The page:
The meeting's "plague on both your houses" tone was best summarized by community leader Aggie Brose. After hearing representatives from both Highmark and UPMC present their sides of the argument, she said, "I'm just in complete awe that you are our healthcare providers. Shame on you."
By evening's end, it wasn't any clearer who has more to be ashamed of. But you can say, I think, that UPMC is the more likely scapegoat for what's wrong with healthcare today.
At issue, of course, was what Ferlo called "a very ugly divorce" brewing between the health giants. Highmark has announced plans to acquire the teetering West Penn Allegheny Health System (WPAHS), the long-suffering, weaker rival to the UPMC juggernaut. UPMC, for its part, contends that if Highmark is going to compete with its own hosptials, UPMC will no longer accept Highmark subscribers, forcing them to pay higher "out of network" costs. Or get another insurer.
Both sides made presentations, but I'll skip Highmark's. For one thing, it was really boring. For another, Highmark has the easier case to make. The long-resented insurer is taking one of the few actions anyone has approved of: By acquiring WPAHS, it is keeping hospitals open and hundreds of healthcare workers employed. Even Ferlo -- who repeatedly referred to Highmark as "the behemoth" during the proceedings -- supports its acquisition of WPAHS.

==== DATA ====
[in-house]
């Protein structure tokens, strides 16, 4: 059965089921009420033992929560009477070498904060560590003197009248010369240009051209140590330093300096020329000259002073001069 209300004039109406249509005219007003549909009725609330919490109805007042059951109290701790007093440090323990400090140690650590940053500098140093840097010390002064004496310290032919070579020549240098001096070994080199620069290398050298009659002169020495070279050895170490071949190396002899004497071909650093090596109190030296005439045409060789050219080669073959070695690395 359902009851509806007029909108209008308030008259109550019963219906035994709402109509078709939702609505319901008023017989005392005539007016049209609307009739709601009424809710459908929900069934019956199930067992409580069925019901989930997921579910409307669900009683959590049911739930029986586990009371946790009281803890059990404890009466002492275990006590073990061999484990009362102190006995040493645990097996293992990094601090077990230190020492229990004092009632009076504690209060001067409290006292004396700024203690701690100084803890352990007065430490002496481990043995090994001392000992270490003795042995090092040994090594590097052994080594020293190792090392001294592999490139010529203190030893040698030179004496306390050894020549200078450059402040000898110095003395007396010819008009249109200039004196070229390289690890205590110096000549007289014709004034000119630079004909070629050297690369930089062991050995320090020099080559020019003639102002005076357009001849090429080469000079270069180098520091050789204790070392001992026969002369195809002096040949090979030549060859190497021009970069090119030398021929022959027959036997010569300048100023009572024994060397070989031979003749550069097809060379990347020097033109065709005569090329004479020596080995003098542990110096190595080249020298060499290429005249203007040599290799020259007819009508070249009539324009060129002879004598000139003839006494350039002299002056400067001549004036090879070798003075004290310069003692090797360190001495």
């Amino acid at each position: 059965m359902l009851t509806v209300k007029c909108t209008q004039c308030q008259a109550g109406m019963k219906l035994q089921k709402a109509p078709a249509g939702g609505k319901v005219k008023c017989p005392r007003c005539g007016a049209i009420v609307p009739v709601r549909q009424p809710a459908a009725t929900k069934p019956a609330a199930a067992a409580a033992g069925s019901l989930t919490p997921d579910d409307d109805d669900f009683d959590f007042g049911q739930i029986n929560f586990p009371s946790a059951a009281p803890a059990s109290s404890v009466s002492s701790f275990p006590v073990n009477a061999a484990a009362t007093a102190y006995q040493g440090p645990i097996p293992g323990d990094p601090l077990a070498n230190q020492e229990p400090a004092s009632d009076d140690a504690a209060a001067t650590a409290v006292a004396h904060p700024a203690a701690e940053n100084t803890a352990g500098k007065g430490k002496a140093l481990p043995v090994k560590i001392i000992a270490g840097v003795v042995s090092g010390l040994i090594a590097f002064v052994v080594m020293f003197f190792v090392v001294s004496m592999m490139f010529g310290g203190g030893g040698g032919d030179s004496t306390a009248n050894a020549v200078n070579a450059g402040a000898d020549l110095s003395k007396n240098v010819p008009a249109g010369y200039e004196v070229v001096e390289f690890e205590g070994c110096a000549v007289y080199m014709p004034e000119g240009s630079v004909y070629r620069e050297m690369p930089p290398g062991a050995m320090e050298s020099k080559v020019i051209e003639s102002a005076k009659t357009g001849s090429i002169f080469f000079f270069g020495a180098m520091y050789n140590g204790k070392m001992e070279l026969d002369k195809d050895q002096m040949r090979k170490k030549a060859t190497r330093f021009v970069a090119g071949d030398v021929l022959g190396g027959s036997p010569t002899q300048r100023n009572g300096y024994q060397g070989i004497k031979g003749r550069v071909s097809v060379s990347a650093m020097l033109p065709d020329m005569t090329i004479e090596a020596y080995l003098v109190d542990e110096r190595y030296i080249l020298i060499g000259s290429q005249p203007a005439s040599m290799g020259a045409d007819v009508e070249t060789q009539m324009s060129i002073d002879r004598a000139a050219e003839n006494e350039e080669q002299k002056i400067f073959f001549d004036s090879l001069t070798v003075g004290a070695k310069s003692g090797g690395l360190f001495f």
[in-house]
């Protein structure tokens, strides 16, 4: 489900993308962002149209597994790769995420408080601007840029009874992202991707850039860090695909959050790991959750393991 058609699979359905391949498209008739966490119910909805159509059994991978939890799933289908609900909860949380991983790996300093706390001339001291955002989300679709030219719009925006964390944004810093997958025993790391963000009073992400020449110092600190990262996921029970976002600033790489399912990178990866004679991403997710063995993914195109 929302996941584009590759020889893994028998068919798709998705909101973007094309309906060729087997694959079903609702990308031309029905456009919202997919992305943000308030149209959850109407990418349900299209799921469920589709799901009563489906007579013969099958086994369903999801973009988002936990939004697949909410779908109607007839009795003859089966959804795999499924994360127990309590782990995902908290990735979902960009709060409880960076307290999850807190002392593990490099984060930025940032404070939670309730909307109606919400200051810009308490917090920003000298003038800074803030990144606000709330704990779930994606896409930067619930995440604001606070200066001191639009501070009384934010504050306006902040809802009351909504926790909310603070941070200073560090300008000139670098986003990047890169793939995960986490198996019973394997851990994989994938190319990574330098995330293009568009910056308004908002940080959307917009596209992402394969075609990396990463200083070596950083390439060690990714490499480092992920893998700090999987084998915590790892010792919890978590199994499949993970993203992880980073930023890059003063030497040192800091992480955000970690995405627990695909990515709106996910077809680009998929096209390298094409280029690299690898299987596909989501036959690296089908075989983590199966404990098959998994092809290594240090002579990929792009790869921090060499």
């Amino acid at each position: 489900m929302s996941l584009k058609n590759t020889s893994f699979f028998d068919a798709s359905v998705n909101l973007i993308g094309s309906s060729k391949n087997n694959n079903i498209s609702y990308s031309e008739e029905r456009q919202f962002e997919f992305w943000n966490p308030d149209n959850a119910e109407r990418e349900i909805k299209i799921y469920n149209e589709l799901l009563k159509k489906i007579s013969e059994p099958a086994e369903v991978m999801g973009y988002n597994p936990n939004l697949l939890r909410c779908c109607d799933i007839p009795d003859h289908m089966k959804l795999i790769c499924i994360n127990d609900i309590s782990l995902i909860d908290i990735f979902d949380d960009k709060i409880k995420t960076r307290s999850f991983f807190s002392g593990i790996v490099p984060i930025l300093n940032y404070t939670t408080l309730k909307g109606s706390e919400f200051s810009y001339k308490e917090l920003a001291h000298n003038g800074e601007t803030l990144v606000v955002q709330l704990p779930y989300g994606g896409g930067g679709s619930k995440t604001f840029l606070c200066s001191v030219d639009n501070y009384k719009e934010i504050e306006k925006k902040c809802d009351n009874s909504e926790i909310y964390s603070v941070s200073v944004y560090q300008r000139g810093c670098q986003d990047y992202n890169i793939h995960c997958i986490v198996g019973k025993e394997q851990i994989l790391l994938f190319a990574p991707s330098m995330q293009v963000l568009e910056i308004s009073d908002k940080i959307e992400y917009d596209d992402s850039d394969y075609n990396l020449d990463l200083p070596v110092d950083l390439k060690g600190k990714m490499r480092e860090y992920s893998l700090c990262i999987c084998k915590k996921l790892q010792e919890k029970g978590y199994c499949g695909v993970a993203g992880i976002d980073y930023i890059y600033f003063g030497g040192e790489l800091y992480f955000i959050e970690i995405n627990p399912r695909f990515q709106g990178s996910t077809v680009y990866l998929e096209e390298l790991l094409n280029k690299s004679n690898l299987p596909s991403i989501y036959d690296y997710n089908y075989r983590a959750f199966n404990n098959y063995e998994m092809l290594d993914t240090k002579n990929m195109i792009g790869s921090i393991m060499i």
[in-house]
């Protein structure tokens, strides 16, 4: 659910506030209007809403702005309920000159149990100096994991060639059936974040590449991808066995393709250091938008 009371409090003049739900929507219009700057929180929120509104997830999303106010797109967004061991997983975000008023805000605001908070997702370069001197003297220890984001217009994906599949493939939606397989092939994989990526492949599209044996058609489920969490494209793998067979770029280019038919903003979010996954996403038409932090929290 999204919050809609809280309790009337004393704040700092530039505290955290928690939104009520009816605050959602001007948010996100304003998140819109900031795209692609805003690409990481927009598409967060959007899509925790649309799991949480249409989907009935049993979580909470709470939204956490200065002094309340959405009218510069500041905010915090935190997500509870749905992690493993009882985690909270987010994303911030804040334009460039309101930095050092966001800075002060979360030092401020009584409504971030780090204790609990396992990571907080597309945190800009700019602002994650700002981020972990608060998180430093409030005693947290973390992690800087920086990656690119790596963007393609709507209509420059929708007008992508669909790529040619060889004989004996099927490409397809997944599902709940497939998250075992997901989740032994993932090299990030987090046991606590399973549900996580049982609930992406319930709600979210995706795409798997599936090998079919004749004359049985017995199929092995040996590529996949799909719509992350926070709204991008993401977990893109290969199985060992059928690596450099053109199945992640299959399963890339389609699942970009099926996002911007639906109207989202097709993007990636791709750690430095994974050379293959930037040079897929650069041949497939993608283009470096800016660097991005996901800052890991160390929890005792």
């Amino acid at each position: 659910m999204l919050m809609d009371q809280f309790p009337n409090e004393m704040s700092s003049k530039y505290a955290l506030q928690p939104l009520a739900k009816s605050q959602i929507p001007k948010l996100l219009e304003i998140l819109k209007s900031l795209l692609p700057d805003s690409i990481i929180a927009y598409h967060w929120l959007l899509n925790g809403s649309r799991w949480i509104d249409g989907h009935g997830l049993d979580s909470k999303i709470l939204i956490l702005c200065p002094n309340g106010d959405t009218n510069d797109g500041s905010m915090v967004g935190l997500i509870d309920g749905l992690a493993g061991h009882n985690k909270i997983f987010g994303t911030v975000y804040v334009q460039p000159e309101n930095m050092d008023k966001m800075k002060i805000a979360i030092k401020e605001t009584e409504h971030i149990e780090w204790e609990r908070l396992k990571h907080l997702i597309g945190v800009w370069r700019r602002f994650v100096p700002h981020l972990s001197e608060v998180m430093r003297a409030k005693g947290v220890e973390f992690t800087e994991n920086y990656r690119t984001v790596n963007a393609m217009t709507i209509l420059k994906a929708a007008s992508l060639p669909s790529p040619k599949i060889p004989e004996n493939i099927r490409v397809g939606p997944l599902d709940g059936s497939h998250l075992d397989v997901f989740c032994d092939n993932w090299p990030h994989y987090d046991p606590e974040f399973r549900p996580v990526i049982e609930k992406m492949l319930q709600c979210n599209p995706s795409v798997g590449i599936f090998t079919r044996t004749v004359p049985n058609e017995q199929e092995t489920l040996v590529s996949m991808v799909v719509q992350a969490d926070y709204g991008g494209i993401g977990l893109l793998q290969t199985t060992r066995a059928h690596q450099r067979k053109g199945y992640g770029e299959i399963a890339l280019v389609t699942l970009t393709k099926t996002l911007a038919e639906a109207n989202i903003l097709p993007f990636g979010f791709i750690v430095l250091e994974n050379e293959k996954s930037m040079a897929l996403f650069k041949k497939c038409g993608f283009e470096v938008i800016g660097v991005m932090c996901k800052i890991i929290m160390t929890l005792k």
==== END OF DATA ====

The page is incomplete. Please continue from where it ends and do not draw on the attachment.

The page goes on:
Conversely, UPMC's position will limit access for Highmark subscribers -- the hospital chain is doubling down on being dislikable. So their presentation was much more interesting to watch ... especially because they're still trying to convince us they're our pals.
Tom McGough, UPMC's general counsel, began his presentation with a series of questions designed, in the best lawyerly fashion, to lead the audience to a predetermined conclusion. He began by asking for a show of hands from all those who felt insurance prices were too high. From there, he invited the crowd to weigh in on whether he thought competition would bring down those premiums. And finally, he asked: "How many people believe that if [those competitors] ... struck an agreement, the results of that agreement will be lower healthcare costs."
Thus did McGough seek to turn the issue on its head, suggesting that an agreement between UPMC and Highmark would be monopolistic. And monopolies, as we all know, are bad.
Ordinarily, this would have been a clever argument. Ferlo's event attracted a lot of single-payer advocates -- they still had signs, God bless 'em -- who of course are predisposed to be suspicious of corporate power. And McGough was inviting them to imagine a smoke-filled room in which these healthcare giants would greedily conspire to ... to ... well, to do what, exactly?
"We can't know!" shouted out one audience member when McGough asked about what would happen to costs should the behemoths conspire.
Because after all, what's the worst they could do? Raise rates? We're used to that by now. How about forcing some large percentage of us to risk losing our doctors? That's what UPMC is pushing for now.